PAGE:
Google-Yahoo vs. Department of Justice
The odds of a Google-Yahoo Web advertising deal are looking increasingly bad. The Wall Street Journal says that both sides may just drop the deal as early as next week. The reason: The Justice Department wants too many darn compromises.
The option to scrap the deal has been on the table before, but Google in particular has begun considering it more seriously as Justice Department talks haven’t progressed. One sticking point has been the department’s discussion of having the companies sign a consent decree stating the terms of the partnership. That would subject their compliance to continuing oversight by a judge.
But dropping it next week? That seems so soon. Well, paidContent speculates that the timing could be linked to Tuesday’s presidential election.
The thinking could be that an Obama win—which would be at least personally supported by Google CEO Eric Schmidt, an avowed Obama supporter—would probably signal a more jaundiced view of what constitutes anti-competitive partnerships. And a McCain win could mean that antitrust regulation would remain fairly loose.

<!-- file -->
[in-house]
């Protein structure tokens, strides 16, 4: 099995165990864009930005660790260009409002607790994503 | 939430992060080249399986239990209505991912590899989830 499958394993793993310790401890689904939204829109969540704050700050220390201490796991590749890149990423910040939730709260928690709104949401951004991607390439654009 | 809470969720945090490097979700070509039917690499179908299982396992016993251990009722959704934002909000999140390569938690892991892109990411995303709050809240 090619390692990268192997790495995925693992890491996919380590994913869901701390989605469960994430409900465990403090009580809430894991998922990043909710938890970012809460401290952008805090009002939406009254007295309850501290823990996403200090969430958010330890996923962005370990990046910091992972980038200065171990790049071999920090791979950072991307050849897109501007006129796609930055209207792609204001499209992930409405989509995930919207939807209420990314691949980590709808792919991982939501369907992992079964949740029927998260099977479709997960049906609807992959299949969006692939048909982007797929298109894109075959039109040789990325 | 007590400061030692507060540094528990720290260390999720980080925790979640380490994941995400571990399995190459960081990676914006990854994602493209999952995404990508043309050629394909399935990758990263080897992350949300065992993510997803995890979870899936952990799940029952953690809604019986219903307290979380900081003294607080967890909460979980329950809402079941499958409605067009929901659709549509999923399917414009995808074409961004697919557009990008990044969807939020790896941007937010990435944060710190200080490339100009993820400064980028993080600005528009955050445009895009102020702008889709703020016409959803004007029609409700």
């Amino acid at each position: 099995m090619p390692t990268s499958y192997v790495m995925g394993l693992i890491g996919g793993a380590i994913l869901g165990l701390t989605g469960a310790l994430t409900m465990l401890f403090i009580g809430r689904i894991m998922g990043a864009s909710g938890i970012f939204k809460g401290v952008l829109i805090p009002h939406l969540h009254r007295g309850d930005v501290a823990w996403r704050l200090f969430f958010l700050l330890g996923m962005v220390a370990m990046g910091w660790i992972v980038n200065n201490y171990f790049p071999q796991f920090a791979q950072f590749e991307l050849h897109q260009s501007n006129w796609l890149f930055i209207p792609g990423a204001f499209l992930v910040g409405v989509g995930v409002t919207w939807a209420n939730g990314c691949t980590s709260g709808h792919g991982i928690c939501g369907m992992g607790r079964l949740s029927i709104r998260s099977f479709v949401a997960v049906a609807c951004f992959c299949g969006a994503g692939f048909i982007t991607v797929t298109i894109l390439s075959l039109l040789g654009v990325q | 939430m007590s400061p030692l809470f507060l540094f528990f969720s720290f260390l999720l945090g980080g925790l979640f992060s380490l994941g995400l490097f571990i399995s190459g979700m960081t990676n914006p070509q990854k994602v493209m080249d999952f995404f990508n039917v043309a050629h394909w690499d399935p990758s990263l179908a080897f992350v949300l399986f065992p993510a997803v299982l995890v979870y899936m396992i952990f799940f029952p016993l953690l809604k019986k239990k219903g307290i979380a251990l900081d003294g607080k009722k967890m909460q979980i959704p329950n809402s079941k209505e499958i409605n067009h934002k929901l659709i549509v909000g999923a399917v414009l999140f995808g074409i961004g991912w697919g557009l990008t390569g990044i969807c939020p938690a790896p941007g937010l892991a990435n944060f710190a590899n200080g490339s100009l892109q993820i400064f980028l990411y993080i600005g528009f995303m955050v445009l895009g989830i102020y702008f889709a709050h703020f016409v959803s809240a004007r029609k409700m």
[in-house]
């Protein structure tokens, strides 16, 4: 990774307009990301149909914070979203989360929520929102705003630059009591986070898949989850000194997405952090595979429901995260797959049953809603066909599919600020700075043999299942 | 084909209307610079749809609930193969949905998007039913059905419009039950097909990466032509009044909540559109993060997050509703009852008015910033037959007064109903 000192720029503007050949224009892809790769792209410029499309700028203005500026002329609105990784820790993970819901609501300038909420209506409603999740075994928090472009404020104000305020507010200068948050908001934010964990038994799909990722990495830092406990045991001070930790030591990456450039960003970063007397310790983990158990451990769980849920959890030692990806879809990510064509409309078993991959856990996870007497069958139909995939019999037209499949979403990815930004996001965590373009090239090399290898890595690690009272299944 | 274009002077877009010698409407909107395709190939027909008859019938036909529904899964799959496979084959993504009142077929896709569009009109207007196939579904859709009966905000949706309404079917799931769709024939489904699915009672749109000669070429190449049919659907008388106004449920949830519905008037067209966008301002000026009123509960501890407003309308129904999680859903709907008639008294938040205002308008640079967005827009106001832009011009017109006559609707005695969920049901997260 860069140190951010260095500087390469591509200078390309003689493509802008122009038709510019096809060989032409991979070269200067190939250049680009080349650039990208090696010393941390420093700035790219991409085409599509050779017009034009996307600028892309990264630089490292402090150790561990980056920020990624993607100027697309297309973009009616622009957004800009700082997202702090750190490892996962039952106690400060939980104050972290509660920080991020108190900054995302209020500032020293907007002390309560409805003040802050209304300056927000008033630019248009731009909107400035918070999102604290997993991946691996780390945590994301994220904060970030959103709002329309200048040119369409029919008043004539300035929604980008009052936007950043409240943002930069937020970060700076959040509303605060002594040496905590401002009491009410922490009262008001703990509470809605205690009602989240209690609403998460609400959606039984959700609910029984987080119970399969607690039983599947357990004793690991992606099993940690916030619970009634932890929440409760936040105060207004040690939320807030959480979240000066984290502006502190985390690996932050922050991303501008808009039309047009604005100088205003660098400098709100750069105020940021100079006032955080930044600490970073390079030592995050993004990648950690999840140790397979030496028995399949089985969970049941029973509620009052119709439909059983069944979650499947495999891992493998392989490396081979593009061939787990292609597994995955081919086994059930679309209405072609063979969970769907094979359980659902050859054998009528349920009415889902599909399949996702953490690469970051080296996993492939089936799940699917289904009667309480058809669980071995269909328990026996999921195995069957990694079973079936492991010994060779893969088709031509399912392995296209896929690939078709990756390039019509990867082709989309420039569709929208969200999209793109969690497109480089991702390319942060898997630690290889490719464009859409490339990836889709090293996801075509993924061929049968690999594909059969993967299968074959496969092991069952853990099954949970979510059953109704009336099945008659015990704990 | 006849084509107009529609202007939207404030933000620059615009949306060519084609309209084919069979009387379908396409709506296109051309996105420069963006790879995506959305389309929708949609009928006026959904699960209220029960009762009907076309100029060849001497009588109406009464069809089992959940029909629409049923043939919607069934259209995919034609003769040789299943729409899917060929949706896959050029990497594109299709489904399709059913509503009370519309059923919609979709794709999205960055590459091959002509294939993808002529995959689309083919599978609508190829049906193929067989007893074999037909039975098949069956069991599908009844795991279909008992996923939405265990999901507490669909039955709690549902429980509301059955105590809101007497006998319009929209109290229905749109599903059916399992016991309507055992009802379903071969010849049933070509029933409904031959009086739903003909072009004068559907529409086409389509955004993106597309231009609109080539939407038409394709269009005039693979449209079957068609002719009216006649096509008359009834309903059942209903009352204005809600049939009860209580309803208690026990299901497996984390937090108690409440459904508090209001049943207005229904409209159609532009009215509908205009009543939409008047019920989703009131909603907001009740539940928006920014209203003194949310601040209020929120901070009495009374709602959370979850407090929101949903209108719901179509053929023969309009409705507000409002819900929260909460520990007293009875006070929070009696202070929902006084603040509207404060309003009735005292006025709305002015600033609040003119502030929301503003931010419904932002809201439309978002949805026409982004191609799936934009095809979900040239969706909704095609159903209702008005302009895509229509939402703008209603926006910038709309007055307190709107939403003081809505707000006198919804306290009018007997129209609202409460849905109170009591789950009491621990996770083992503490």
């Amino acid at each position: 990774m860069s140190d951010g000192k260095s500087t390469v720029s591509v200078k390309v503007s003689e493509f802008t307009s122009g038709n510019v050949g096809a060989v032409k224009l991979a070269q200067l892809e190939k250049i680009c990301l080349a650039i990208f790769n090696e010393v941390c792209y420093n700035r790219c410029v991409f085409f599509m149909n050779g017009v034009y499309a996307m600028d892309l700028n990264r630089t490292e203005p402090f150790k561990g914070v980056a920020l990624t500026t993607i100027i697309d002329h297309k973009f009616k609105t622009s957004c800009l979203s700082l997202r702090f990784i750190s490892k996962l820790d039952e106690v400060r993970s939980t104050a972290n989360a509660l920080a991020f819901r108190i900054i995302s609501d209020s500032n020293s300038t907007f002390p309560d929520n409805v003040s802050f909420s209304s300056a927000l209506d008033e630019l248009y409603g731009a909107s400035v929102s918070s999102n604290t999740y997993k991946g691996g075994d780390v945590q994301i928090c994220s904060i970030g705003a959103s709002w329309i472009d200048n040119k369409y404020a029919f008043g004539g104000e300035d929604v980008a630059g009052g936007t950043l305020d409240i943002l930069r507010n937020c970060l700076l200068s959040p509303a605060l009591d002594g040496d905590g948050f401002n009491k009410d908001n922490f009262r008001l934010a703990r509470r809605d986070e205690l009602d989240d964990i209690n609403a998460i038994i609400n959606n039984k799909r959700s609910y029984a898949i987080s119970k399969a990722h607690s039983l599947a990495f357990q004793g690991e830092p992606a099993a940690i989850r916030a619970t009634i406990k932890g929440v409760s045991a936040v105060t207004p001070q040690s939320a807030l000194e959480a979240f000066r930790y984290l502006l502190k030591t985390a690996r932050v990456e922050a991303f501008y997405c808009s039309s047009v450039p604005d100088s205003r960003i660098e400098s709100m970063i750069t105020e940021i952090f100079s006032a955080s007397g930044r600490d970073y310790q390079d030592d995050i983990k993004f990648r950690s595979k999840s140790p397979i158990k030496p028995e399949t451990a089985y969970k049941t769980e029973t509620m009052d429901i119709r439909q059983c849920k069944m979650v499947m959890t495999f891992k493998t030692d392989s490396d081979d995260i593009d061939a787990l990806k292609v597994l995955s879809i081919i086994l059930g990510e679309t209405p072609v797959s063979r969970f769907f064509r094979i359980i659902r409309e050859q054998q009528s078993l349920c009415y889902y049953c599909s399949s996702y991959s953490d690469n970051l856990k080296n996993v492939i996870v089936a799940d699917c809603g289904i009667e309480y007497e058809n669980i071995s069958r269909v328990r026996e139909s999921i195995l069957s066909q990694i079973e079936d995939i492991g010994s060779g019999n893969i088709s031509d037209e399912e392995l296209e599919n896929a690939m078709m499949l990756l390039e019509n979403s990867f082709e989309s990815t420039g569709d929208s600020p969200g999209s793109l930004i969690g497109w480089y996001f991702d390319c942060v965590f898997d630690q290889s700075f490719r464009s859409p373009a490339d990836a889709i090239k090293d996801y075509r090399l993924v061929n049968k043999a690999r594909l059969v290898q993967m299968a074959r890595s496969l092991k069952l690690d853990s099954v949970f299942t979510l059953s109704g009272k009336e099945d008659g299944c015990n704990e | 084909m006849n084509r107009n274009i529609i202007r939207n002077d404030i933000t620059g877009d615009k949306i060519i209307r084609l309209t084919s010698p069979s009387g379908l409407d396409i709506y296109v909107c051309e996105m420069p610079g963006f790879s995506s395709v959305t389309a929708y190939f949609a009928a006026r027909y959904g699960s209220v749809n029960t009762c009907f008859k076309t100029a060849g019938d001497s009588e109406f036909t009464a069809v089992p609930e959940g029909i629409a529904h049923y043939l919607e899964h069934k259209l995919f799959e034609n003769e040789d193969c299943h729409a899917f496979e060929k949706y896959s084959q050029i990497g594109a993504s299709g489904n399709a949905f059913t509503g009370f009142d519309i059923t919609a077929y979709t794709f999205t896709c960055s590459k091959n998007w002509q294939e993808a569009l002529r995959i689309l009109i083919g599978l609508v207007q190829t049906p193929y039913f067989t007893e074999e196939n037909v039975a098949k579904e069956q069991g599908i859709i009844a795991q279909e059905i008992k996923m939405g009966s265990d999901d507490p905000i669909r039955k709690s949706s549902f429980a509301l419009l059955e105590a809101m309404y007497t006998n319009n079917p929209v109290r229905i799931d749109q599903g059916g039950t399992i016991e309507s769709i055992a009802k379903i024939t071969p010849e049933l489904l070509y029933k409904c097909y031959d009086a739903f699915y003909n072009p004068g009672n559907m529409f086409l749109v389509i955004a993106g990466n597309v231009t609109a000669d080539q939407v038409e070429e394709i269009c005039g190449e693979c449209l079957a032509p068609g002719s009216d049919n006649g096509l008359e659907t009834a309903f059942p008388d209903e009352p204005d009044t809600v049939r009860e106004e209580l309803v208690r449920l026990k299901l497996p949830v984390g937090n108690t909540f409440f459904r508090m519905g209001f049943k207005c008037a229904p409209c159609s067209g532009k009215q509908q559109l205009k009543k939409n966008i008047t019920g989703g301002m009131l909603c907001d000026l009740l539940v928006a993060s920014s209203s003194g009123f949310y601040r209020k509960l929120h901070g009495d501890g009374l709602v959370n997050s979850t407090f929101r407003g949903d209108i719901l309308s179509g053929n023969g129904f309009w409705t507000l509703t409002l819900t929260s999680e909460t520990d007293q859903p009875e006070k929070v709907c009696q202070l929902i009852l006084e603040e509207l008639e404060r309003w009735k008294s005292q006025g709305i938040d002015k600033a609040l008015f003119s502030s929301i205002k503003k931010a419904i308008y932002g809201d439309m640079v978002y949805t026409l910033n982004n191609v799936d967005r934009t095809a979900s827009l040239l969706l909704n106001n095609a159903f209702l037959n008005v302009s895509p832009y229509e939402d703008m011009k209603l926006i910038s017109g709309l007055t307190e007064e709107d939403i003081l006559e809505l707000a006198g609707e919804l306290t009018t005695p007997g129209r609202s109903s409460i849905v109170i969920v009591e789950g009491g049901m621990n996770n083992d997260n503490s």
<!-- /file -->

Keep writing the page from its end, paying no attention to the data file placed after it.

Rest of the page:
Then there is All Things Digital’s Kara Swisher, who offers an interesting take on all of this. She says Google is really just playing some high-stakes “chicken” with Uncle Sam.
I would bet my Barry Manilow record collection, based on rumblings on Wednesday among those close to the case, that Google (GOOG) is a key whispery source here, sending a very public signal to the Justice Department that it would walk if pushed too far and leave regulators with egg on their faces for not letting the search giant help the struggling Yahoo.
Of course, if the deal falls through all may not be lost for Yahoo. Reuters reported this week that talks seem to be heating up again on a Yahoo-AOL deal.
Keep an eye on:
- Barack Obama’s campaign “infomercial” was the most-watched telecast in U.S. prime time on Wednesday, drawing an “American Idol”-size audience (Reuters)
- Facebook may be forced back to the capital markets much earlier than they originally planned (TechCrunch)
- Publishing empire Conde Nast is scaling back its plans for business magazine Portfolio and cutting company budgets 5 percent (Reuters)